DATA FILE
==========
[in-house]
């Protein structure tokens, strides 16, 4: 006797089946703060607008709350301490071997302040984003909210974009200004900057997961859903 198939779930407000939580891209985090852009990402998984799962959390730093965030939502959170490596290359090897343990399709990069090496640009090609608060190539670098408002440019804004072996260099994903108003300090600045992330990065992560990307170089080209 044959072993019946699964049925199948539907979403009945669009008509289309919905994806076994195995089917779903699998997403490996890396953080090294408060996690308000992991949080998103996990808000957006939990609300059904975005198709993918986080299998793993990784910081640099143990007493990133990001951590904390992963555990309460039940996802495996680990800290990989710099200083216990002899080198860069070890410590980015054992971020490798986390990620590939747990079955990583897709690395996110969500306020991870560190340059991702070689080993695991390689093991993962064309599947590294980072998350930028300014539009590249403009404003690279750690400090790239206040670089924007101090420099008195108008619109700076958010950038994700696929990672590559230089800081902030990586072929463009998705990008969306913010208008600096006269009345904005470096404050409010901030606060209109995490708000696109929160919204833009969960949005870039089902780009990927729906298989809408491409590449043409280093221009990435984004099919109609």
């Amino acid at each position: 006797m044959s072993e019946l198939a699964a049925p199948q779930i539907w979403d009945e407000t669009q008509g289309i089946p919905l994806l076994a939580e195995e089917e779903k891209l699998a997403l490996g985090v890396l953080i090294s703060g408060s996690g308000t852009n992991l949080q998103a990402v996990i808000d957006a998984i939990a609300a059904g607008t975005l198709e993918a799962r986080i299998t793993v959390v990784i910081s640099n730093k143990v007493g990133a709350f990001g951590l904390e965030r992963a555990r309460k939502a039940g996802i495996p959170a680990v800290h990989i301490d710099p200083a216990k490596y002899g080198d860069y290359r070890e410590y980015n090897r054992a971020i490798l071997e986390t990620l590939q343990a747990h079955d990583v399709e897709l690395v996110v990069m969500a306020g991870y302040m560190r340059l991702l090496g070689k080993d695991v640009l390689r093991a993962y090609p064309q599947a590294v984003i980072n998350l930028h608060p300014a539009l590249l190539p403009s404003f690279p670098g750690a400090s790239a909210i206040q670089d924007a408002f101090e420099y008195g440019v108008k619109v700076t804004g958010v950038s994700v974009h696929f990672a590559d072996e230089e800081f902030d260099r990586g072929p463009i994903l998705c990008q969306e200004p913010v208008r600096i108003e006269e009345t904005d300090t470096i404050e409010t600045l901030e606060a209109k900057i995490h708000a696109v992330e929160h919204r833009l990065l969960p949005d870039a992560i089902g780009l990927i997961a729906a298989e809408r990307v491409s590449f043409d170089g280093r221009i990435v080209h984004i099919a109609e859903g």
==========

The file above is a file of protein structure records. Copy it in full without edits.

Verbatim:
[in-house]
């Protein structure tokens, strides 16, 4: 006797089946703060607008709350301490071997302040984003909210974009200004900057997961859903 198939779930407000939580891209985090852009990402998984799962959390730093965030939502959170490596290359090897343990399709990069090496640009090609608060190539670098408002440019804004072996260099994903108003300090600045992330990065992560990307170089080209 044959072993019946699964049925199948539907979403009945669009008509289309919905994806076994195995089917779903699998997403490996890396953080090294408060996690308000992991949080998103996990808000957006939990609300059904975005198709993918986080299998793993990784910081640099143990007493990133990001951590904390992963555990309460039940996802495996680990800290990989710099200083216990002899080198860069070890410590980015054992971020490798986390990620590939747990079955990583897709690395996110969500306020991870560190340059991702070689080993695991390689093991993962064309599947590294980072998350930028300014539009590249403009404003690279750690400090790239206040670089924007101090420099008195108008619109700076958010950038994700696929990672590559230089800081902030990586072929463009998705990008969306913010208008600096006269009345904005470096404050409010901030606060209109995490708000696109929160919204833009969960949005870039089902780009990927729906298989809408491409590449043409280093221009990435984004099919109609």
């Amino acid at each position: 006797m044959s072993e019946l198939a699964a049925p199948q779930i539907w979403d009945e407000t669009q008509g289309i089946p919905l994806l076994a939580e195995e089917e779903k891209l699998a997403l490996g985090v890396l953080i090294s703060g408060s996690g308000t852009n992991l949080q998103a990402v996990i808000d957006a998984i939990a609300a059904g607008t975005l198709e993918a799962r986080i299998t793993v959390v990784i910081s640099n730093k143990v007493g990133a709350f990001g951590l904390e965030r992963a555990r309460k939502a039940g996802i495996p959170a680990v800290h990989i301490d710099p200083a216990k490596y002899g080198d860069y290359r070890e410590y980015n090897r054992a971020i490798l071997e986390t990620l590939q343990a747990h079955d990583v399709e897709l690395v996110v990069m969500a306020g991870y302040m560190r340059l991702l090496g070689k080993d695991v640009l390689r093991a993962y090609p064309q599947a590294v984003i980072n998350l930028h608060p300014a539009l590249l190539p403009s404003f690279p670098g750690a400090s790239a909210i206040q670089d924007a408002f101090e420099y008195g440019v108008k619109v700076t804004g958010v950038s994700v974009h696929f990672a590559d072996e230089e800081f902030d260099r990586g072929p463009i994903l998705c990008q969306e200004p913010v208008r600096i108003e006269e009345t904005d300090t470096i404050e409010t600045l901030e606060a209109k900057i995490h708000a696109v992330e929160h919204r833009l990065l969960p949005d870039a992560i089902g780009l990927i997961a729906a298989e809408r990307v491409s590449f043409d170089g280093r221009i990435v080209h984004i099919a109609e859903g």